Monk Monastery in Thailand Accused of Supplying Tigers for Illegal Trade

January 27, 2016 | Joanne Kennell

A sumatran tiger
Photo credit: Brian Mckay/Flickr (CC BY 2.0)

They were supposed to be safe.

A monk temple, known as the Tiger Temple, is home to 147 endangered tigers.  It is supposed to be a sanctuary and safe place for these majestic cats, however the temple has been accused of speed breeding and supplying tigers housed at the temple to the black market.

Tigers are being poached at alarming rates, predominantly for their bones and pelts, but almost every part of the tiger is valued, especially in traditional Chinese medicine (TCM).  The bones and pelts are most often smuggled into China, where the bones are used for tiger bone wine — a pricey TCM tonic — and the pelts are used for high-end decor.

According to National Geographic, in late December 2014, three adult male tigers vanished from the temple: seven-year-old Dao Nua, three-year-old Facram 3, and five-year-old Happy 2.  All three tigers had been microchipped and registered with the government, according to Somchai Visasmongkolchai, the temple’s former veterinarian, since it is a legal requirement in Thailand for captive endangered animals.

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In February 2015, Visasmongkolchai resigned and went to the authorities where he handed over the microchips, which according to Adisorn Nuchdumrong, deputy director general of the Department of National Parks, Wildlife and Plant Conservation, had been cut out of the tigers.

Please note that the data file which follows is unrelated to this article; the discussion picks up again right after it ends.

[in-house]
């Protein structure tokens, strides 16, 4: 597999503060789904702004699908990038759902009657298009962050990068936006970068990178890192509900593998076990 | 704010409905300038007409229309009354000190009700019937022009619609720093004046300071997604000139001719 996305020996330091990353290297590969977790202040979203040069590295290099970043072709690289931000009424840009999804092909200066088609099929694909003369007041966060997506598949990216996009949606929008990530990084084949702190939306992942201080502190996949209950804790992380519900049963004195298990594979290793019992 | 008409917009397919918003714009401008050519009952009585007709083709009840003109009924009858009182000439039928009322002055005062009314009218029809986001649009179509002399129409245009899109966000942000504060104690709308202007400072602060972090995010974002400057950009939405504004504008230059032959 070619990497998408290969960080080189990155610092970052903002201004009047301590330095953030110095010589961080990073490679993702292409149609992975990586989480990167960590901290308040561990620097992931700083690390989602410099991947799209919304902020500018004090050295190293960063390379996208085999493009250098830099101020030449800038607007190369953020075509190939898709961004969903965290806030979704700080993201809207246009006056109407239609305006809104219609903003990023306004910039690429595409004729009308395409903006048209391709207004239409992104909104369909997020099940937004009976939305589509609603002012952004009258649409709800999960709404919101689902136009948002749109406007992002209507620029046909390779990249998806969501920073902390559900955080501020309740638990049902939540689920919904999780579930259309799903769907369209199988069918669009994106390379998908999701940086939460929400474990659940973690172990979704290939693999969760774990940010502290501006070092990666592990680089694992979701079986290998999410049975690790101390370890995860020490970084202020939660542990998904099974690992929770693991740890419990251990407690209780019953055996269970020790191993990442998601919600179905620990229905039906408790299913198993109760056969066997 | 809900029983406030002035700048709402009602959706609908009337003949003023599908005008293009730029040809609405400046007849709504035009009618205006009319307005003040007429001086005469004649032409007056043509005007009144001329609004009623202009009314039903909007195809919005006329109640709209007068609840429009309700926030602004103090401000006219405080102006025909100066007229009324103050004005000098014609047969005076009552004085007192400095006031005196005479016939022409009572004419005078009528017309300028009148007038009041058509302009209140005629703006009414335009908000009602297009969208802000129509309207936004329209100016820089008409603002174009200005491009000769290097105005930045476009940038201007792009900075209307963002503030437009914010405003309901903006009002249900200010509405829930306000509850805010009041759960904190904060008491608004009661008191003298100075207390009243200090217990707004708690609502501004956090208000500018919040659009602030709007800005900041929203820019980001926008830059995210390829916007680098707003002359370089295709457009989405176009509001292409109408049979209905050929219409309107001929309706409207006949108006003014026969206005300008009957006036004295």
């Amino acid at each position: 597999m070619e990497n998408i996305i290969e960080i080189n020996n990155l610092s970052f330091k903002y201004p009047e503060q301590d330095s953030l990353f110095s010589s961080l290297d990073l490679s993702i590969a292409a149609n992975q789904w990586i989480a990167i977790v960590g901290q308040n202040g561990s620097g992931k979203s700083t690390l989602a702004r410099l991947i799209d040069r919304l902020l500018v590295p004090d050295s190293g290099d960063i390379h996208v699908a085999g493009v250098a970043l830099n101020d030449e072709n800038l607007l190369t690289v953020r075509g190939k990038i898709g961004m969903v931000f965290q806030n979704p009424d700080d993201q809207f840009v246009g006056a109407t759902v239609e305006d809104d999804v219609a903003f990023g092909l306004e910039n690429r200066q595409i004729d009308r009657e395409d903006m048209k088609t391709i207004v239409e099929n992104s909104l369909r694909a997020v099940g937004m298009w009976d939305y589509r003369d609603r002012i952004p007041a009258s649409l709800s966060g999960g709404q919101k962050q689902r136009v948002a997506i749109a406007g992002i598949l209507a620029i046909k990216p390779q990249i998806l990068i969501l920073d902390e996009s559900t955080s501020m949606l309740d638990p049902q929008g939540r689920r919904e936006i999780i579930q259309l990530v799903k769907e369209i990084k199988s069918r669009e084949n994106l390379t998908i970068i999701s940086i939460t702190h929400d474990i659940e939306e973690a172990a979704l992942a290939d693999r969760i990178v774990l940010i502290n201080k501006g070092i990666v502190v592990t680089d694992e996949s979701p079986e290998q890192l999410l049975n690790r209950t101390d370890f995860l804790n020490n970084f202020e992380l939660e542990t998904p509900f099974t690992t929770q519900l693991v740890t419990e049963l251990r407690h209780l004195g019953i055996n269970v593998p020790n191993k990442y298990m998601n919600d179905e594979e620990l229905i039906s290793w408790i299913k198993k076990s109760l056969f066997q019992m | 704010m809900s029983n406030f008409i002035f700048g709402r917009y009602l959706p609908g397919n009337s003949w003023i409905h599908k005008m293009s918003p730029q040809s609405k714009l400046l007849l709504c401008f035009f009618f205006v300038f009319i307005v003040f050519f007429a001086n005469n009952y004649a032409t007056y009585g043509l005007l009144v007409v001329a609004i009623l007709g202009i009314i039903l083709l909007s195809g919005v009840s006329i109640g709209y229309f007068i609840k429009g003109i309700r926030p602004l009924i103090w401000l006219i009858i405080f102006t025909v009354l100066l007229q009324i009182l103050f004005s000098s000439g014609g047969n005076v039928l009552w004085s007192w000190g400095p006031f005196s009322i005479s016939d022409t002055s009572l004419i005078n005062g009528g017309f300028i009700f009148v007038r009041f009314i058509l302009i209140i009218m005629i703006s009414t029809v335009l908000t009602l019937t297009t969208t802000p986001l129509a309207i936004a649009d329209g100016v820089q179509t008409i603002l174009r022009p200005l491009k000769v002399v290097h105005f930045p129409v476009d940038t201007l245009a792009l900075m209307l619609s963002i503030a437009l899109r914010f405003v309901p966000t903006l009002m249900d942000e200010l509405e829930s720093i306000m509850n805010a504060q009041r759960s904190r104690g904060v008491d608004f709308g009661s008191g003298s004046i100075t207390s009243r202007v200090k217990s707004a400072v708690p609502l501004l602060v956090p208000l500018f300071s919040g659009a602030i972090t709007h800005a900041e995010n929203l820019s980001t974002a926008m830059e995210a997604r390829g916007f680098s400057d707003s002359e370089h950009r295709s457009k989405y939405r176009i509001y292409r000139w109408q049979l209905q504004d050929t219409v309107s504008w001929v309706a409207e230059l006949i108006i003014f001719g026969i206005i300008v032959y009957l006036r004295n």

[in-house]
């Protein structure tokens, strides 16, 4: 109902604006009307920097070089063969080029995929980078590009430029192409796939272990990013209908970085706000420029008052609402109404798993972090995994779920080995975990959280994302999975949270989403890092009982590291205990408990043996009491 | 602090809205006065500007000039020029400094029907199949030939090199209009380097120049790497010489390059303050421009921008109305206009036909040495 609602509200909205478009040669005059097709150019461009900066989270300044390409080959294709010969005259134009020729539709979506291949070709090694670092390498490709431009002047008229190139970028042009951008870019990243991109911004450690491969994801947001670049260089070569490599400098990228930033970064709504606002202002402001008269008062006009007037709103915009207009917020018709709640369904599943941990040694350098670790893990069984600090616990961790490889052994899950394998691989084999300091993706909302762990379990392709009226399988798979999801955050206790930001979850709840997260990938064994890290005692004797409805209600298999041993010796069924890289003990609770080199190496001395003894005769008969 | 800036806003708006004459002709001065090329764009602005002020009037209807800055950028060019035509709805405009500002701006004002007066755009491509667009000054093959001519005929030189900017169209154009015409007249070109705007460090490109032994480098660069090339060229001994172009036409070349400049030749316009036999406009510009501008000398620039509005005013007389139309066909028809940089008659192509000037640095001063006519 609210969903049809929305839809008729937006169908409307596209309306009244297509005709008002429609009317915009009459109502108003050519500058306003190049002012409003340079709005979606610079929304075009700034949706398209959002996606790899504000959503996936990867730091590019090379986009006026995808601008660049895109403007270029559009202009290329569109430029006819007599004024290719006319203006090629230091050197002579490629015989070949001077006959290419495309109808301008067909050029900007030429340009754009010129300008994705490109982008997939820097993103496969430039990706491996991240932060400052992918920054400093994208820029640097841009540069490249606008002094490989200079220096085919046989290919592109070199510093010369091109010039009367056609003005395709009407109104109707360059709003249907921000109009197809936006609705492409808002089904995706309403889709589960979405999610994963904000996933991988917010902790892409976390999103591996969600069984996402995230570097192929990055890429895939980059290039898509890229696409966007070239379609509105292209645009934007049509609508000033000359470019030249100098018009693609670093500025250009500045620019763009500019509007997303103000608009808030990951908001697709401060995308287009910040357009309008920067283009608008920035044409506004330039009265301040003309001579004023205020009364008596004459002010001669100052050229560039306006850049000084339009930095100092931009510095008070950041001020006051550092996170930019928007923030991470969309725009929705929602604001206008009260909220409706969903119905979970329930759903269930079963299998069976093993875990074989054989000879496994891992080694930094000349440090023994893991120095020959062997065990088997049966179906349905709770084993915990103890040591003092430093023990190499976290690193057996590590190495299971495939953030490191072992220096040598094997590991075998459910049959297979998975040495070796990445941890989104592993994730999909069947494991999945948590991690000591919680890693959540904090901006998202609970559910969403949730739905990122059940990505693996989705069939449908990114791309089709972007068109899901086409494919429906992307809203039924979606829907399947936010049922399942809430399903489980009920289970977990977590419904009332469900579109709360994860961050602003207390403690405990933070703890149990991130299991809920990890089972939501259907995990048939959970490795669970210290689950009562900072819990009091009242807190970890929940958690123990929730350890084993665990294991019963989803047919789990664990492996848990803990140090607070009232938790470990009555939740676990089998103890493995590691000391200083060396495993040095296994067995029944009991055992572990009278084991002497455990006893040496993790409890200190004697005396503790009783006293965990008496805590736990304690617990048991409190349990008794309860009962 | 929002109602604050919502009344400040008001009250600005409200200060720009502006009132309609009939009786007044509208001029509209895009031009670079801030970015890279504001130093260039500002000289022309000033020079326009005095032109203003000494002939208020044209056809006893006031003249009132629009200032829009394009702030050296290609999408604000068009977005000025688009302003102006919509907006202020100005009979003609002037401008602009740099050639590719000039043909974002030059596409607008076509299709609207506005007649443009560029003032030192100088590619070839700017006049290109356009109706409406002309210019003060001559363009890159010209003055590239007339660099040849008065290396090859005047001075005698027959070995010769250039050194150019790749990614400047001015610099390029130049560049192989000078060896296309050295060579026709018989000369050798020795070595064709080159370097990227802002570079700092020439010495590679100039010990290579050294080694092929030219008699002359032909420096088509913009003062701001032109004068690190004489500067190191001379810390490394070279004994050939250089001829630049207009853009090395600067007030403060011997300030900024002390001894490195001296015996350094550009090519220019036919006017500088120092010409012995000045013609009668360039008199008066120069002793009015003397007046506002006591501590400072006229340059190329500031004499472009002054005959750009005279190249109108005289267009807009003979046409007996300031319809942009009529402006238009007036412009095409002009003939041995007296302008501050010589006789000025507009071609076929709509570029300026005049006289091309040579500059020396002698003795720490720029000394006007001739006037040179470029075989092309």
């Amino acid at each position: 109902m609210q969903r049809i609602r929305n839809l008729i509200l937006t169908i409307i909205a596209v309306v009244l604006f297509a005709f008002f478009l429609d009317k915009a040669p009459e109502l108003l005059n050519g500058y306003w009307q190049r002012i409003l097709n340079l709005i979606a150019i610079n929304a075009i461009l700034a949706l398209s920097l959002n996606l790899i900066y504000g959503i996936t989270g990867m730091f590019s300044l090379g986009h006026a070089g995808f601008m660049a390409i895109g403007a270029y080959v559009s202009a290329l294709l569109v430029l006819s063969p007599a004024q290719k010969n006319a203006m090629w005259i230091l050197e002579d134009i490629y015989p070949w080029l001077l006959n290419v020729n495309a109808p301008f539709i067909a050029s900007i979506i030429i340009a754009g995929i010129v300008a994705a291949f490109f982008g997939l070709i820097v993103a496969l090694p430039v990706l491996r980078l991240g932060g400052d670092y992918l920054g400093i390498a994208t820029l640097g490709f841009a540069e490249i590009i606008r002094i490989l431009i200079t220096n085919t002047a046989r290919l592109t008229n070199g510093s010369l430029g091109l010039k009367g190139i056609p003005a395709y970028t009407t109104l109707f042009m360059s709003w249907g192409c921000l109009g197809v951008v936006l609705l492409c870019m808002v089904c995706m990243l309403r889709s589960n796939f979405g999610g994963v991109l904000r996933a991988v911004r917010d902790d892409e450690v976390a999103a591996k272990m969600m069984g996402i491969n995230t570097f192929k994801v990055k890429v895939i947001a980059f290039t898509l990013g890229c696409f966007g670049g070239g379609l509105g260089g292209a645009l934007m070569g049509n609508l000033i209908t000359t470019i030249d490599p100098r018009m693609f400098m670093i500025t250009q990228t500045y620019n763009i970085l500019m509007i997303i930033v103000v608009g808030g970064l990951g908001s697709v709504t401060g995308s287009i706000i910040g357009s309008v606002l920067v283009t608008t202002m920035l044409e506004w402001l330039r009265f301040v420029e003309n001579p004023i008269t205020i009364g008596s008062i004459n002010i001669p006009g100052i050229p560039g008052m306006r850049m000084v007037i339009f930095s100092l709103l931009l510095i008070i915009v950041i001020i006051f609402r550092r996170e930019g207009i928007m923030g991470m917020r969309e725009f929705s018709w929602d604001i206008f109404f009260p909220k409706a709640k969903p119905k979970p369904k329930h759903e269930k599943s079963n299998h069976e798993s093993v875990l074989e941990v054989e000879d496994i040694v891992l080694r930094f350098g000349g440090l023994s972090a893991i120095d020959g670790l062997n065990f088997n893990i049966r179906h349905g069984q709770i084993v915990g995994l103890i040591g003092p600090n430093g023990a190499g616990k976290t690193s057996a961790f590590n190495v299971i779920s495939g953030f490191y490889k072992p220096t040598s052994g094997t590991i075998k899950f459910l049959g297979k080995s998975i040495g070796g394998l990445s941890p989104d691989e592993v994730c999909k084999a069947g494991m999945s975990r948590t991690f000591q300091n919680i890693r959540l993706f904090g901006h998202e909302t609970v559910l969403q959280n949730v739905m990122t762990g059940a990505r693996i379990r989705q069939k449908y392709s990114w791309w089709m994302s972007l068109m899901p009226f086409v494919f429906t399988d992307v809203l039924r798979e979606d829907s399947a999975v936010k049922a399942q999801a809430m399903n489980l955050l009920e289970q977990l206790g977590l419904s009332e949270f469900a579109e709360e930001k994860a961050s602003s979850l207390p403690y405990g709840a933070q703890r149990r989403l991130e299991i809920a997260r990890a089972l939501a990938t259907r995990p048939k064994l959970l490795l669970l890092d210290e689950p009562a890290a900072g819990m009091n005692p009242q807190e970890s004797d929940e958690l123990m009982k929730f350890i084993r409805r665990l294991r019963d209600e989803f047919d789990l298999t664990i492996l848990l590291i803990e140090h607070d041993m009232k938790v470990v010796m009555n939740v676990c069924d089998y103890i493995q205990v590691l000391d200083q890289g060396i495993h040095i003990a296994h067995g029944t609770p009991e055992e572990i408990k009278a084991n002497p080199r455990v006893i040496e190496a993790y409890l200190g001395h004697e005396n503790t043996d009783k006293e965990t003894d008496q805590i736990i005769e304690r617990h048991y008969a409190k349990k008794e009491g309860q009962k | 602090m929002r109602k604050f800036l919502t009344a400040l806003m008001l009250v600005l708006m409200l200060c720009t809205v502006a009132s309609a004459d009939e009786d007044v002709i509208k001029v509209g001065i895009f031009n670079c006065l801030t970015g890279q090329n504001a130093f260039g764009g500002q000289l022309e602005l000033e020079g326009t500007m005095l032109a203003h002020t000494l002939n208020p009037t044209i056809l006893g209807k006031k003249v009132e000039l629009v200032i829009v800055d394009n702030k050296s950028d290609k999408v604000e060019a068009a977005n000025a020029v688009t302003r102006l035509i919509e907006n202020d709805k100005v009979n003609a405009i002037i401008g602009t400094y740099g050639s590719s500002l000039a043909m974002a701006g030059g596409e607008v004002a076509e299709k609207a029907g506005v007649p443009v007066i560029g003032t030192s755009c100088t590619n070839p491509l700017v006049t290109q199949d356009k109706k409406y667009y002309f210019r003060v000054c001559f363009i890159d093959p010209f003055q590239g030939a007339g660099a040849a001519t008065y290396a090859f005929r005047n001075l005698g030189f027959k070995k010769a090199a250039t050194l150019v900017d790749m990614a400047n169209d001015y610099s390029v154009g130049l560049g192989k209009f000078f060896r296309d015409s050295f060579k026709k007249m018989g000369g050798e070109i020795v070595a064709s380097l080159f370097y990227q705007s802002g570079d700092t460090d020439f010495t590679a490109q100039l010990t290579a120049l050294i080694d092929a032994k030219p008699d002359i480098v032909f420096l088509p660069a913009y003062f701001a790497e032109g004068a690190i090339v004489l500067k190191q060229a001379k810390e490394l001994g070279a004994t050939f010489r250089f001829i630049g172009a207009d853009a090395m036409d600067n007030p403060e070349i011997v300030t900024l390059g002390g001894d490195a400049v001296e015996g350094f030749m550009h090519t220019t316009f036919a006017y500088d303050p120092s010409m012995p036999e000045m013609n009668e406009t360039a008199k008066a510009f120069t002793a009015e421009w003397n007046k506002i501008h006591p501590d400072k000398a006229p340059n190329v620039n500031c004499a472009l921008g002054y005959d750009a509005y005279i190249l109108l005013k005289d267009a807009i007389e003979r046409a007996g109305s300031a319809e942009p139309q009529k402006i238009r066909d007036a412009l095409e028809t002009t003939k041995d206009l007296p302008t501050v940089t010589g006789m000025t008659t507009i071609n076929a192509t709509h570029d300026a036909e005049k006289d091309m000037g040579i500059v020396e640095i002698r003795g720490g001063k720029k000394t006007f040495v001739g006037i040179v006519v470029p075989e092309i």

This information prompted government authorities to go to the temple, where they confirmed that not only were the three tigers missing, but 13 tigers lacked microchips and one tiger carcass was found in a freezer.

An Australian non-profit organization, Cee4life (Conservation and Environmental Education for Life) says it has new information on how tigers have been taken illegally to and from the temple since at least 2004.  The group’s Tiger Temple Report was given simultaneously to both Thai officials and National Geographic last month, and was released publicly last week (January 21).

Included in the report is a 2004 document stating that a female tiger named Nanfa had been “imported from Laos.”  However, cross-border trading in live tigers, or their parts, violates both Thai law and the Convention on the International Trade in Endangered Species of Wild Fauna and Flora (CITES), a body that regulates wildlife trade under a treaty signed by 182 countries, including Thailand.

The temple confirmed that they did swap some tigers, however they insist that no money or profit was involved, and that they did not violate CITES.  They are planning a libel suit against National Geographic for defamation.

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Unfortunately, nothing has come to light about the fate of the three missing tigers, and no one has been charged or prosecuted.  However Gary Agnew, a Canadian who has spent extended time at the temple every year for a decade, did his own inquiry about the missing tigers.  

“For lack of a better word,” he said, “the three tigers were poached. Employees were involved. It was an inside job. It came to light because it was such a botched initiative.”  Meaning that they accidentally took tigers that were microchipped.

The government is planning to relocate the tigers from the temple to state wildlife facilities, but as no surprise, the temple wants to keep them.  The Department of National Parks was prevented from moving the first round of tigers, and two uniformed men now guard the temple’s front gate.   

The department wants to remove all 147 tigers, Adisorn says, and if necessary, they will get a court order and the help of police and the army.

When they get the tigers out, the animals will be distributed among nine government wildlife facilities where they will be safe — away from the people at the temple who were supposed to be protecting them in the first place.

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